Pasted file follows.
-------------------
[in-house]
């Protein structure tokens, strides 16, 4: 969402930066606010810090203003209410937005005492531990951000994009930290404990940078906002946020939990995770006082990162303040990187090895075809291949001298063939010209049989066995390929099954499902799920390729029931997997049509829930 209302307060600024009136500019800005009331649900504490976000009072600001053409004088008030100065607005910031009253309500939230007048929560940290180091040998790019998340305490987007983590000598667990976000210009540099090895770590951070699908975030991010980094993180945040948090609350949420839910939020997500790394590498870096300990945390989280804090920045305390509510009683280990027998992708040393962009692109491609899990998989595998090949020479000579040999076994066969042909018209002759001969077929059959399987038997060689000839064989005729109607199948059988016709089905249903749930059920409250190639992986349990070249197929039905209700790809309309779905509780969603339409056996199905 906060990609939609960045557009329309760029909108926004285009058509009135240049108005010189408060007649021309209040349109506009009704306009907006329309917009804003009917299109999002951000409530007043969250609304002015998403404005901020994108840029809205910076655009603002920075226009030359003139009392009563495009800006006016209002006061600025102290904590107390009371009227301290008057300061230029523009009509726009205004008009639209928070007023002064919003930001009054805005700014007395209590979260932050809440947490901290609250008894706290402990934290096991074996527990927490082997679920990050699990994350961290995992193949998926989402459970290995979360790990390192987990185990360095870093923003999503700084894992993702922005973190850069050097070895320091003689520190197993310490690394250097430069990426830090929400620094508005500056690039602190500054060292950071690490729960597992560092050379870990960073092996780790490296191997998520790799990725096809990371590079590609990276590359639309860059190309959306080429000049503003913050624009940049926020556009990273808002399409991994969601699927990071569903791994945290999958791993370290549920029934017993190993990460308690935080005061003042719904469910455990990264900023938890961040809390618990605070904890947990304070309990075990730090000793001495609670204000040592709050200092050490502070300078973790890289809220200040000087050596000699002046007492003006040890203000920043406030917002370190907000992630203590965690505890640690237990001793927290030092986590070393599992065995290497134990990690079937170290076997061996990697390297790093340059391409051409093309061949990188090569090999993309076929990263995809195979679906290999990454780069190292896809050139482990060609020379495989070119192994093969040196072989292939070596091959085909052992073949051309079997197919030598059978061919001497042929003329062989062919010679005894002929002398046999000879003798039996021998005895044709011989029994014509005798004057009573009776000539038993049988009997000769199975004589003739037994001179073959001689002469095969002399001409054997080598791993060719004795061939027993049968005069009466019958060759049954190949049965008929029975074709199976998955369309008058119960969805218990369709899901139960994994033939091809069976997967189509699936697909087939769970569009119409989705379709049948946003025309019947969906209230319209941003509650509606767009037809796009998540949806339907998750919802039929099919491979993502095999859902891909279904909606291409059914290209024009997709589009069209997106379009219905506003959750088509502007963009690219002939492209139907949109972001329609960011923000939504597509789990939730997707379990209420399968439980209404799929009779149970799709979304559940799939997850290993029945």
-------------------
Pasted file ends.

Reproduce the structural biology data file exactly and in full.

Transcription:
[in-house]
């Protein structure tokens, strides 16, 4: 969402930066606010810090203003209410937005005492531990951000994009930290404990940078906002946020939990995770006082990162303040990187090895075809291949001298063939010209049989066995390929099954499902799920390729029931997997049509829930 209302307060600024009136500019800005009331649900504490976000009072600001053409004088008030100065607005910031009253309500939230007048929560940290180091040998790019998340305490987007983590000598667990976000210009540099090895770590951070699908975030991010980094993180945040948090609350949420839910939020997500790394590498870096300990945390989280804090920045305390509510009683280990027998992708040393962009692109491609899990998989595998090949020479000579040999076994066969042909018209002759001969077929059959399987038997060689000839064989005729109607199948059988016709089905249903749930059920409250190639992986349990070249197929039905209700790809309309779905509780969603339409056996199905 906060990609939609960045557009329309760029909108926004285009058509009135240049108005010189408060007649021309209040349109506009009704306009907006329309917009804003009917299109999002951000409530007043969250609304002015998403404005901020994108840029809205910076655009603002920075226009030359003139009392009563495009800006006016209002006061600025102290904590107390009371009227301290008057300061230029523009009509726009205004008009639209928070007023002064919003930001009054805005700014007395209590979260932050809440947490901290609250008894706290402990934290096991074996527990927490082997679920990050699990994350961290995992193949998926989402459970290995979360790990390192987990185990360095870093923003999503700084894992993702922005973190850069050097070895320091003689520190197993310490690394250097430069990426830090929400620094508005500056690039602190500054060292950071690490729960597992560092050379870990960073092996780790490296191997998520790799990725096809990371590079590609990276590359639309860059190309959306080429000049503003913050624009940049926020556009990273808002399409991994969601699927990071569903791994945290999958791993370290549920029934017993190993990460308690935080005061003042719904469910455990990264900023938890961040809390618990605070904890947990304070309990075990730090000793001495609670204000040592709050200092050490502070300078973790890289809220200040000087050596000699002046007492003006040890203000920043406030917002370190907000992630203590965690505890640690237990001793927290030092986590070393599992065995290497134990990690079937170290076997061996990697390297790093340059391409051409093309061949990188090569090999993309076929990263995809195979679906290999990454780069190292896809050139482990060609020379495989070119192994093969040196072989292939070596091959085909052992073949051309079997197919030598059978061919001497042929003329062989062919010679005894002929002398046999000879003798039996021998005895044709011989029994014509005798004057009573009776000539038993049988009997000769199975004589003739037994001179073959001689002469095969002399001409054997080598791993060719004795061939027993049968005069009466019958060759049954190949049965008929029975074709199976998955369309008058119960969805218990369709899901139960994994033939091809069976997967189509699936697909087939769970569009119409989705379709049948946003025309019947969906209230319209941003509650509606767009037809796009998540949806339907998750919802039929099919491979993502095999859902891909279904909606291409059914290209024009997709589009069209997106379009219905506003959750088509502007963009690219002939492209139907949109972001329609960011923000939504597509789990939730997707379990209420399968439980209404799929009779149970799709979304559940799939997850290993029945």